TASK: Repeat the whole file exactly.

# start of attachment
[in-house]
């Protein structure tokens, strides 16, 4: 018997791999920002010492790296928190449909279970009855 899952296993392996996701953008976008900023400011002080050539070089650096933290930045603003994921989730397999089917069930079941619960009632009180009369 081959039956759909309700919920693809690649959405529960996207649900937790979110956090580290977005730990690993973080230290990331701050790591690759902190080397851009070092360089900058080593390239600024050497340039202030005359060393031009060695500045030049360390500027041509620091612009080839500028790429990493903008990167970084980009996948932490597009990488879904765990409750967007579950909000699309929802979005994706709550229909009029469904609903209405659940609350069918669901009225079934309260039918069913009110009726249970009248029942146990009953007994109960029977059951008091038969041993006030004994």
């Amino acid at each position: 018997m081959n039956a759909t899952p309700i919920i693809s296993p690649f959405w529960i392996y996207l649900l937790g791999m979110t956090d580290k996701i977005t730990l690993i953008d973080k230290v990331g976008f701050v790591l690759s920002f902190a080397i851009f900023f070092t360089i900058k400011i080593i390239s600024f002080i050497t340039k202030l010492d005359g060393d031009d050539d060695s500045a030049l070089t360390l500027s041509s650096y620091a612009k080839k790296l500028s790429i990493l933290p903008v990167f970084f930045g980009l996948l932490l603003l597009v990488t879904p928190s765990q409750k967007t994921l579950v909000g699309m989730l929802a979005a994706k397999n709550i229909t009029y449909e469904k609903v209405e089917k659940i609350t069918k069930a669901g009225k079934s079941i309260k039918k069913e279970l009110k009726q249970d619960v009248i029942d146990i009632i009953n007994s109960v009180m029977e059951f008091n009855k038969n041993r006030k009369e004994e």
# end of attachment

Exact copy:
[in-house]
């Protein structure tokens, strides 16, 4: 018997791999920002010492790296928190449909279970009855 899952296993392996996701953008976008900023400011002080050539070089650096933290930045603003994921989730397999089917069930079941619960009632009180009369 081959039956759909309700919920693809690649959405529960996207649900937790979110956090580290977005730990690993973080230290990331701050790591690759902190080397851009070092360089900058080593390239600024050497340039202030005359060393031009060695500045030049360390500027041509620091612009080839500028790429990493903008990167970084980009996948932490597009990488879904765990409750967007579950909000699309929802979005994706709550229909009029469904609903209405659940609350069918669901009225079934309260039918069913009110009726249970009248029942146990009953007994109960029977059951008091038969041993006030004994």
């Amino acid at each position: 018997m081959n039956a759909t899952p309700i919920i693809s296993p690649f959405w529960i392996y996207l649900l937790g791999m979110t956090d580290k996701i977005t730990l690993i953008d973080k230290v990331g976008f701050v790591l690759s920002f902190a080397i851009f900023f070092t360089i900058k400011i080593i390239s600024f002080i050497t340039k202030l010492d005359g060393d031009d050539d060695s500045a030049l070089t360390l500027s041509s650096y620091a612009k080839k790296l500028s790429i990493l933290p903008v990167f970084f930045g980009l996948l932490l603003l597009v990488t879904p928190s765990q409750k967007t994921l579950v909000g699309m989730l929802a979005a994706k397999n709550i229909t009029y449909e469904k609903v209405e089917k659940i609350t069918k069930a669901g009225k079934s079941i309260k039918k069913e279970l009110k009726q249970d619960v009248i029942d146990i009632i009953n007994s109960v009180m029977e059951f008091n009855k038969n041993r006030k009369e004994e």